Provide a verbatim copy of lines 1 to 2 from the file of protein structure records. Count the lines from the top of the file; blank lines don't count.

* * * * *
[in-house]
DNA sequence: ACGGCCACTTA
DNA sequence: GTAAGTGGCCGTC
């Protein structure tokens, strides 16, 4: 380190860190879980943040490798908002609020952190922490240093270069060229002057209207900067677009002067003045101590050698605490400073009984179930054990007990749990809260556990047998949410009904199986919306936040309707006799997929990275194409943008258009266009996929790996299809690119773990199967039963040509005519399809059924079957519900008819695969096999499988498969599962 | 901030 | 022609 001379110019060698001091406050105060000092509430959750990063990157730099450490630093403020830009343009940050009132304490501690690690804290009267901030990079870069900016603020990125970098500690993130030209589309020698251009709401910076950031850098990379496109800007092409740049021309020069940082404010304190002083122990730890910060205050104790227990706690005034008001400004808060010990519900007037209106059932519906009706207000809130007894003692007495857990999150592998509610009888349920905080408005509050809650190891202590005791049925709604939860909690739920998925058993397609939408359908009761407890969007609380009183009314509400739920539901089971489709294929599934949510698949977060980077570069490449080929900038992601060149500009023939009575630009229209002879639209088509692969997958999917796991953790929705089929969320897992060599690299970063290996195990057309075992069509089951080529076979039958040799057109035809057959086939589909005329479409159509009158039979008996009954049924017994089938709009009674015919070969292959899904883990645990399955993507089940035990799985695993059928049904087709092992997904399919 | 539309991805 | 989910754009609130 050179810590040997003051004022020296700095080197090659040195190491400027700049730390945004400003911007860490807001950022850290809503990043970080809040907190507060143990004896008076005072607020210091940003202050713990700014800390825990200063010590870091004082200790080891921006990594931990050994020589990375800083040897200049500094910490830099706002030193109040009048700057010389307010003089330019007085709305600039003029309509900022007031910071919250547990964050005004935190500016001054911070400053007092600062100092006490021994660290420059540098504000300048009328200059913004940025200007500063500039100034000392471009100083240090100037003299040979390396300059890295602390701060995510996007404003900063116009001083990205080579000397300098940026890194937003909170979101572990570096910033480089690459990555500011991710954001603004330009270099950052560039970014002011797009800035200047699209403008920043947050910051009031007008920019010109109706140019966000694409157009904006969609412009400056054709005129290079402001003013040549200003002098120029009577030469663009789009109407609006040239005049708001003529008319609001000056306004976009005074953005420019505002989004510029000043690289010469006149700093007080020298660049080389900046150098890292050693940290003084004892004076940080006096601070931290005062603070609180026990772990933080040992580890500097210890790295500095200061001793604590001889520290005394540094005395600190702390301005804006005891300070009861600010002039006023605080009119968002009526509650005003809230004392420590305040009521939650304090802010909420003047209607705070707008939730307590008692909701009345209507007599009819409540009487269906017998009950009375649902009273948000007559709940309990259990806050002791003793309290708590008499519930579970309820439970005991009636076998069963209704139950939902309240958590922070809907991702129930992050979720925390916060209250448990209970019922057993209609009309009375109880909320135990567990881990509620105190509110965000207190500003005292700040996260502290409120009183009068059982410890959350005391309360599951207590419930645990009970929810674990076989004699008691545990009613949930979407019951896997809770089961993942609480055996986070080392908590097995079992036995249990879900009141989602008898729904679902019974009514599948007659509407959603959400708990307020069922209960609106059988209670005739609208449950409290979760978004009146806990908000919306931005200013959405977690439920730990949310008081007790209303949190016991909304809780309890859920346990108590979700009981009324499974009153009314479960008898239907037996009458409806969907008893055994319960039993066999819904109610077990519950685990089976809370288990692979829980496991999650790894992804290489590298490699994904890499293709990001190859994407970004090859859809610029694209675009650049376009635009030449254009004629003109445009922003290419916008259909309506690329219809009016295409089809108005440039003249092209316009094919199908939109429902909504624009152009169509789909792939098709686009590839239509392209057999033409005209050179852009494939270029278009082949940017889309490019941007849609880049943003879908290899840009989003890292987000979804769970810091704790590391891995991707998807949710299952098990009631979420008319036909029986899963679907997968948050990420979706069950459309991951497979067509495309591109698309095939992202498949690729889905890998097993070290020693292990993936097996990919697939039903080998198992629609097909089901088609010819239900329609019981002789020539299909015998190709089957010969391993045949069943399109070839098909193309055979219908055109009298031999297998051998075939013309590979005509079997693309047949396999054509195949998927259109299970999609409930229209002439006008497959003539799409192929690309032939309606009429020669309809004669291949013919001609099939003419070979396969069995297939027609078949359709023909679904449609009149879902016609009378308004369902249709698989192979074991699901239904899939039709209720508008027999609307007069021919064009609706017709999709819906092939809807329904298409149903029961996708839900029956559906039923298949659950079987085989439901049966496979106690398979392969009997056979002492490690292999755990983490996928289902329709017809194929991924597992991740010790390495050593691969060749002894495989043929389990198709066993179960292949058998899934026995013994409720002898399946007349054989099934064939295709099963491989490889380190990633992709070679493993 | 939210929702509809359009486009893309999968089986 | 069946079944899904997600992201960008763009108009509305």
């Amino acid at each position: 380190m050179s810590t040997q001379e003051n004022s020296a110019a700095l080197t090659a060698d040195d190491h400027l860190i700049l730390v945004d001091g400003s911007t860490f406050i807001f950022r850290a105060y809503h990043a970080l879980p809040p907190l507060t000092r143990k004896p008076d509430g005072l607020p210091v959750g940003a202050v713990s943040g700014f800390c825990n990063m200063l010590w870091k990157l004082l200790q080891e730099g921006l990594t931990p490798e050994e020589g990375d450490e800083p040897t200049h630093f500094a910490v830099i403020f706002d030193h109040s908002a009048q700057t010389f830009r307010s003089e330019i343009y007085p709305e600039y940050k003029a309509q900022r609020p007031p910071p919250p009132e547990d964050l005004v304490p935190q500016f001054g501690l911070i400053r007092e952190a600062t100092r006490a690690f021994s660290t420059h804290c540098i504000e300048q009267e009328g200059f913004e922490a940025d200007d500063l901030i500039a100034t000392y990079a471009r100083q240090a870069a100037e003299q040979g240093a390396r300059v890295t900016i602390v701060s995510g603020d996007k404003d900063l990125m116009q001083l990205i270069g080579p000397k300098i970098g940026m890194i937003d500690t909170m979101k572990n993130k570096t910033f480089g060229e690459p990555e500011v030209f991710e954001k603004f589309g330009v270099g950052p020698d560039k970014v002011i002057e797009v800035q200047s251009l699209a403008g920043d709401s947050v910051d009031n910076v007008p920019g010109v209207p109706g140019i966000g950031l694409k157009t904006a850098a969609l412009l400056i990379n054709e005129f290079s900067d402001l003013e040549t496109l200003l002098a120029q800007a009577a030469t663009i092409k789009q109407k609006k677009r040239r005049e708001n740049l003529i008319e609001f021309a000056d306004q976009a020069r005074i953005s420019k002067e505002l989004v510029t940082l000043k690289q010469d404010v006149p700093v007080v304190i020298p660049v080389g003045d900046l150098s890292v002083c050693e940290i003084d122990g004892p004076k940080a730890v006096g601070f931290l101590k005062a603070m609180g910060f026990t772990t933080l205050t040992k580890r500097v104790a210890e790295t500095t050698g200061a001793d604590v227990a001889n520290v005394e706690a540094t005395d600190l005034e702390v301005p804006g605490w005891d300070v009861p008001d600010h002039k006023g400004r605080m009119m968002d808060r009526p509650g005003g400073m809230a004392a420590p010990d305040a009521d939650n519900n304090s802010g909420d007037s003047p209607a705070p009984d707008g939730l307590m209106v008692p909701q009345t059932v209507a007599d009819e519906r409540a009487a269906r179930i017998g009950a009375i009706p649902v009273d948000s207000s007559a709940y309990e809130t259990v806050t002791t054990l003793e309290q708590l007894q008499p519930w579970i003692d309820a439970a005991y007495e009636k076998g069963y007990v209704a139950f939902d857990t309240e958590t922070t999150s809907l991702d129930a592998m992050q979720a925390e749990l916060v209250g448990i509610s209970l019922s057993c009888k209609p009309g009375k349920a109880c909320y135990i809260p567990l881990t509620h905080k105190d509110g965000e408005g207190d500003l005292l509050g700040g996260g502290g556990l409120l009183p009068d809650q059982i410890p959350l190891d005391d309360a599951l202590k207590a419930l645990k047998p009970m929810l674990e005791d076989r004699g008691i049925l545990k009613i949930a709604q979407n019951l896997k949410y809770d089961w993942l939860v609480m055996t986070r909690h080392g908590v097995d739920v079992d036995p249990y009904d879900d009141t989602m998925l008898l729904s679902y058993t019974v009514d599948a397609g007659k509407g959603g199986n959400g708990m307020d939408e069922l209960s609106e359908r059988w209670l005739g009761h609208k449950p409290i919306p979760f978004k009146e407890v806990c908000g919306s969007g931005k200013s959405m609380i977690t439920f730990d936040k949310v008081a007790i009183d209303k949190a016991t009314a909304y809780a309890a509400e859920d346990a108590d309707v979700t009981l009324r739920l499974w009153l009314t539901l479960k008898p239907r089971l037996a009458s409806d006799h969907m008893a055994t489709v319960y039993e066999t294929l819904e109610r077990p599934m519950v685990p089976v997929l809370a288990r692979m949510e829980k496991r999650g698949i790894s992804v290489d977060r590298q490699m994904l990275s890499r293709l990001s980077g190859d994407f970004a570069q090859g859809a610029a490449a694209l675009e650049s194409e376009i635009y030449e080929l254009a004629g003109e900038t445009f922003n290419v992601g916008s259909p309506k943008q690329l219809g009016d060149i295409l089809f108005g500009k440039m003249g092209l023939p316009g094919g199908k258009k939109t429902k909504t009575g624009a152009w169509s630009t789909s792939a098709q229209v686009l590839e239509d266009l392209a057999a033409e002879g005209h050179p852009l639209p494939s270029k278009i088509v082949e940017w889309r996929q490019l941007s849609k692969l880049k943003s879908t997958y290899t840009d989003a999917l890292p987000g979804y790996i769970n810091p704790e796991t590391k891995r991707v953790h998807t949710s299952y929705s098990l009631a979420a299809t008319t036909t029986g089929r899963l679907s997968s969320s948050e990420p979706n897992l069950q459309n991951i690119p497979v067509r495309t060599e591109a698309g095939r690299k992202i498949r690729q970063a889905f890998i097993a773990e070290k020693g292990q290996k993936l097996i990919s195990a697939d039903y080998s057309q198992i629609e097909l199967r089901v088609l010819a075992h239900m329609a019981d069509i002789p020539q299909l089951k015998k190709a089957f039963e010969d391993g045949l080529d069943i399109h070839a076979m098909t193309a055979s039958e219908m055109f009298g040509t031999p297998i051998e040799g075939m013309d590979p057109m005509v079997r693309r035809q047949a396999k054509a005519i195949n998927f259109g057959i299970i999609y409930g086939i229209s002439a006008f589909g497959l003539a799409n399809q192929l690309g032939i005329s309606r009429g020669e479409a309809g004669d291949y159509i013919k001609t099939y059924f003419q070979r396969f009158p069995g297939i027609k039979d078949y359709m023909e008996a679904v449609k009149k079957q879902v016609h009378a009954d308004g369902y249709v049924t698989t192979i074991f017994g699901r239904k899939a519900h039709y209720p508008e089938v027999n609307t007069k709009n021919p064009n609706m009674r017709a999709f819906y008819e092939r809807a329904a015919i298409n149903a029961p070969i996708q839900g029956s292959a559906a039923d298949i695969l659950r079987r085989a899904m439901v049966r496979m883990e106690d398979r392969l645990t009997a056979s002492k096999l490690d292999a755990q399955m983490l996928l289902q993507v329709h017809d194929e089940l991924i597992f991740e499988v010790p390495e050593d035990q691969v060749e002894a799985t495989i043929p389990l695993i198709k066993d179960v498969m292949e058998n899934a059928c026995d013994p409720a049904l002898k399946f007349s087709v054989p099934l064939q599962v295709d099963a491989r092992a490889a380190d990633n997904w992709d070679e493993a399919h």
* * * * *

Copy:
[in-house]
DNA sequence: ACGGCCACTTA